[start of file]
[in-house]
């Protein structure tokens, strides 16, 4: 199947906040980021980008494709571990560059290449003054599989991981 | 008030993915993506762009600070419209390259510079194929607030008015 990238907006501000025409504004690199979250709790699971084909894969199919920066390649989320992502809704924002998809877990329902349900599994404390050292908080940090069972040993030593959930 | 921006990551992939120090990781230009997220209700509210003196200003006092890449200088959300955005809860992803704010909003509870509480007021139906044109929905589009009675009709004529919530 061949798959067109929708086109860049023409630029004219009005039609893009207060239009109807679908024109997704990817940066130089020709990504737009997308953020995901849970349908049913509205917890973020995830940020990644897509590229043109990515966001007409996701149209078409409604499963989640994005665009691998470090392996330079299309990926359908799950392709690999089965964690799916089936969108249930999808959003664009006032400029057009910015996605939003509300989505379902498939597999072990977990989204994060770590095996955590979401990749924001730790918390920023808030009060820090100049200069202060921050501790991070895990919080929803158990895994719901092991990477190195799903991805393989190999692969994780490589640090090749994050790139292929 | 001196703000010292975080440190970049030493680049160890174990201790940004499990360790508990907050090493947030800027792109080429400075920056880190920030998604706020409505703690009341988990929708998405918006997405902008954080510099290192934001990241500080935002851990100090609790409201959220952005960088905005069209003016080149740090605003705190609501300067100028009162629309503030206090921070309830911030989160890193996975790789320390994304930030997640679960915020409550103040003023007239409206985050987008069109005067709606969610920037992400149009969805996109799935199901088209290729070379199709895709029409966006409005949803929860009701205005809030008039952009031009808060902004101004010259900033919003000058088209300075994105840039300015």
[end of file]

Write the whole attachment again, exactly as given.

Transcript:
[in-house]
């Protein structure tokens, strides 16, 4: 199947906040980021980008494709571990560059290449003054599989991981 | 008030993915993506762009600070419209390259510079194929607030008015 990238907006501000025409504004690199979250709790699971084909894969199919920066390649989320992502809704924002998809877990329902349900599994404390050292908080940090069972040993030593959930 | 921006990551992939120090990781230009997220209700509210003196200003006092890449200088959300955005809860992803704010909003509870509480007021139906044109929905589009009675009709004529919530 061949798959067109929708086109860049023409630029004219009005039609893009207060239009109807679908024109997704990817940066130089020709990504737009997308953020995901849970349908049913509205917890973020995830940020990644897509590229043109990515966001007409996701149209078409409604499963989640994005665009691998470090392996330079299309990926359908799950392709690999089965964690799916089936969108249930999808959003664009006032400029057009910015996605939003509300989505379902498939597999072990977990989204994060770590095996955590979401990749924001730790918390920023808030009060820090100049200069202060921050501790991070895990919080929803158990895994719901092991990477190195799903991805393989190999692969994780490589640090090749994050790139292929 | 001196703000010292975080440190970049030493680049160890174990201790940004499990360790508990907050090493947030800027792109080429400075920056880190920030998604706020409505703690009341988990929708998405918006997405902008954080510099290192934001990241500080935002851990100090609790409201959220952005960088905005069209003016080149740090605003705190609501300067100028009162629309503030206090921070309830911030989160890193996975790789320390994304930030997640679960915020409550103040003023007239409206985050987008069109005067709606969610920037992400149009969805996109799935199901088209290729070379199709895709029409966006409005949803929860009701205005809030008039952009031009808060902004101004010259900033919003000058088209300075994105840039300015």